Nothing undermines morale quicker than the discovery that the boss has let you down: nothing binds subordinates more strongly to their leader than the knowledge that he will accept the ultimate responsibility for their actions and if they make mistakes, will stand in the front line to take the fire, even though he plays merry hell with them afterwards. People will put up with all sorts of failings and eccentricities in a leader provided they know he is straight, that any demands he makes on them or on their time he will match with equal or equivalent demands on himself and his time, and that when the chips are down he will stand with them shoulder to shoulder, whatever the outcome.

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Assessment of Leadership Potential in Schools

Potential not Performance

Within the RFES we are, of course, looking for a particular type of leader, though it is easier to say what we are not looking for than what we are. We are not, for example, looking for potential urban gang leaders. When they are first proposed to us few of our beneficiaries have any definite idea of what career they want to follow, so our leader may turn out to be a lawyer, a salesman, a priest, an Army officer, a merchant banker and so on.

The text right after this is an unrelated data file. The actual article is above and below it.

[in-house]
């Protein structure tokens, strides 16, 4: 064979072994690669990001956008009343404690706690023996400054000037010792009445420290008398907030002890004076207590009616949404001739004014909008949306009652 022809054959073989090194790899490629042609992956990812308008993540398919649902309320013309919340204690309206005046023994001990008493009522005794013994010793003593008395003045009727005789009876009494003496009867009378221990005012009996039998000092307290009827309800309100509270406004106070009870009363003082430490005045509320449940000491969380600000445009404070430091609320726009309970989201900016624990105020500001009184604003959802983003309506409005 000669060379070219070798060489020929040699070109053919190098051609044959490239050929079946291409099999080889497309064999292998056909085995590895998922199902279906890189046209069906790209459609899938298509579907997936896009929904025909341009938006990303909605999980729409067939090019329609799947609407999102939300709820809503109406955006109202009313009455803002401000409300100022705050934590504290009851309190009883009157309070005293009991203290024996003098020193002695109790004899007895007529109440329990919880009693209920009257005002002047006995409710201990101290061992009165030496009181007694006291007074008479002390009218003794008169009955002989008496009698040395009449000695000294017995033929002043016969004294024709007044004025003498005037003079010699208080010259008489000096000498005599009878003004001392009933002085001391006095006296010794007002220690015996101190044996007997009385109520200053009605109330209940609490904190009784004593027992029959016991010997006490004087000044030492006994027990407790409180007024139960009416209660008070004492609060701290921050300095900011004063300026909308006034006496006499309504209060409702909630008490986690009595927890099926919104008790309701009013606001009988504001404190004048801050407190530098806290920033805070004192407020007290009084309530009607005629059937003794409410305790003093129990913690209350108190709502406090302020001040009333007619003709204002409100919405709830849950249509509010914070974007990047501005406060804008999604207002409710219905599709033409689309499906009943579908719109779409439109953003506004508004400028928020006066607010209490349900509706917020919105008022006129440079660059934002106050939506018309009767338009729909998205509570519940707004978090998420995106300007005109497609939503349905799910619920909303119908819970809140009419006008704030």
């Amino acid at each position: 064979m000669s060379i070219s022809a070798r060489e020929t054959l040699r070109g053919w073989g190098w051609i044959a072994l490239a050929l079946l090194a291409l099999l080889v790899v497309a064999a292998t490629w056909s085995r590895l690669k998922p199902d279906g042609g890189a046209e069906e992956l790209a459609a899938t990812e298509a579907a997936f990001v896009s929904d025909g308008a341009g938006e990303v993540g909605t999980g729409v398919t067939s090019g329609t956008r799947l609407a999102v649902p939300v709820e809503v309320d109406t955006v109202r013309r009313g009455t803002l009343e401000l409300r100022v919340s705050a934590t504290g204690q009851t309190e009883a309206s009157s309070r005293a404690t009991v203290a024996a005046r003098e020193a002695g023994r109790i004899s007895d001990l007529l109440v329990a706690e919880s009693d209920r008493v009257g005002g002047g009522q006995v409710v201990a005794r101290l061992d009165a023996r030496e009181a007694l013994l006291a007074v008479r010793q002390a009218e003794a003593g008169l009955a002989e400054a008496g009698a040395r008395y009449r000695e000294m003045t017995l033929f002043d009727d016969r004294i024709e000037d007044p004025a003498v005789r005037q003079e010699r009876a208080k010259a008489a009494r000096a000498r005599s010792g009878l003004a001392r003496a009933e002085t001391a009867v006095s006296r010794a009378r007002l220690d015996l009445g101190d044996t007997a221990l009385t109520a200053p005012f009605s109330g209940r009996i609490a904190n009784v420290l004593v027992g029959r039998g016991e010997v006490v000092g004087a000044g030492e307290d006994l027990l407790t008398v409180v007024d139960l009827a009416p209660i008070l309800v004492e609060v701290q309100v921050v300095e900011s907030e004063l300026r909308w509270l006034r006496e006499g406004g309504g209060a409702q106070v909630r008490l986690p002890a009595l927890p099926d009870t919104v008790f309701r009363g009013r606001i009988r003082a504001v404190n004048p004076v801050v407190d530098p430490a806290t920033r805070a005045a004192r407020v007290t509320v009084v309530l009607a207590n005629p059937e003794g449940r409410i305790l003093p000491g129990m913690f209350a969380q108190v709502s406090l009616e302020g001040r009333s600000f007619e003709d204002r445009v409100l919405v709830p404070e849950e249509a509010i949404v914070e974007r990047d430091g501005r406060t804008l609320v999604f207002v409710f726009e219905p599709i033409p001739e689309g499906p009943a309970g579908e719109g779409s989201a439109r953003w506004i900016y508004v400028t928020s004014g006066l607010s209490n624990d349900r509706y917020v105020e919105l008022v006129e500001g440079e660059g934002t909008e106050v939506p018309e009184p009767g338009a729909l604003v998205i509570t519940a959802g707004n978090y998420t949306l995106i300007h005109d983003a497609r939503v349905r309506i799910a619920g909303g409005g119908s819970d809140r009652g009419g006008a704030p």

We are not, therefore, in the business of career assessment. On the other hand most of us would agree that our beneficiaries should be what, for want of a better term, one might call "good citizensâ€Ã‚. This implies a value judgement which would need definition were it to be used for assessment purposes, but broadly I take it to mean that we would want our man to be willing to accept authority and to appreciate the value of the rule of law, to be willing to put in a good days work, to have the guts to tell the truth even though to do so may put him in a bad light, to be a man of his word, to have genuine interest in his fellow men and to show kindness to those junior or less fortunate than himself, to have what the Romans called pietas towards his family.

Extra-mural Endeavour and Commitment

I believe the most telling and reliable evidence of leadership potential is usually to be found outside the formal school timetable. I dare say most of us can recall boys who were stars at school but by comparison achieved little afterwards (like meteorites they seemed to burn up prematurely) and, conversely, boys who were solid but unremarkable citizens at school but who later made a significant impact on society in which they moved. What made the difference between them?